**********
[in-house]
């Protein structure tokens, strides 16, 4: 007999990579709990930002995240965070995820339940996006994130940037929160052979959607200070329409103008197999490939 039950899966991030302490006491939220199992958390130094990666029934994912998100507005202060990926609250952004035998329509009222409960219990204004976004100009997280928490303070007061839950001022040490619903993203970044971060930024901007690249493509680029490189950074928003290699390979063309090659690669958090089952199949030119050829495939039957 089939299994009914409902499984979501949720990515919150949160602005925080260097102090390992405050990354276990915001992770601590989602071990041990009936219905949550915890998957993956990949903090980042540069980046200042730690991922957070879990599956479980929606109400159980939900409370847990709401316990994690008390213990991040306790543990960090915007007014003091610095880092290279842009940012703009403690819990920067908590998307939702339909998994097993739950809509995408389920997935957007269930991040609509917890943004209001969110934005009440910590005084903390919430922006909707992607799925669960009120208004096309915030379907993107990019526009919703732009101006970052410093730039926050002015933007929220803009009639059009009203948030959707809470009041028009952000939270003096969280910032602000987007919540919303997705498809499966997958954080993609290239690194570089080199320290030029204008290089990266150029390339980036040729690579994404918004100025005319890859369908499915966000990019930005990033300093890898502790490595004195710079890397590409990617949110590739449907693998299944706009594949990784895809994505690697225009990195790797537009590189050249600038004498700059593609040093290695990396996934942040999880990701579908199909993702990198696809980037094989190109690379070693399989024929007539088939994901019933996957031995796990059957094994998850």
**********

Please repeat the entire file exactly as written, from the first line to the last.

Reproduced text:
[in-house]
């Protein structure tokens, strides 16, 4: 007999990579709990930002995240965070995820339940996006994130940037929160052979959607200070329409103008197999490939 039950899966991030302490006491939220199992958390130094990666029934994912998100507005202060990926609250952004035998329509009222409960219990204004976004100009997280928490303070007061839950001022040490619903993203970044971060930024901007690249493509680029490189950074928003290699390979063309090659690669958090089952199949030119050829495939039957 089939299994009914409902499984979501949720990515919150949160602005925080260097102090390992405050990354276990915001992770601590989602071990041990009936219905949550915890998957993956990949903090980042540069980046200042730690991922957070879990599956479980929606109400159980939900409370847990709401316990994690008390213990991040306790543990960090915007007014003091610095880092290279842009940012703009403690819990920067908590998307939702339909998994097993739950809509995408389920997935957007269930991040609509917890943004209001969110934005009440910590005084903390919430922006909707992607799925669960009120208004096309915030379907993107990019526009919703732009101006970052410093730039926050002015933007929220803009009639059009009203948030959707809470009041028009952000939270003096969280910032602000987007919540919303997705498809499966997958954080993609290239690194570089080199320290030029204008290089990266150029390339980036040729690579994404918004100025005319890859369908499915966000990019930005990033300093890898502790490595004195710079890397590409990617949110590739449907693998299944706009594949990784895809994505690697225009990195790797537009590189050249600038004498700059593609040093290695990396996934942040999880990701579908199909993702990198696809980037094989190109690379070693399989024929007539088939994901019933996957031995796990059957094994998850």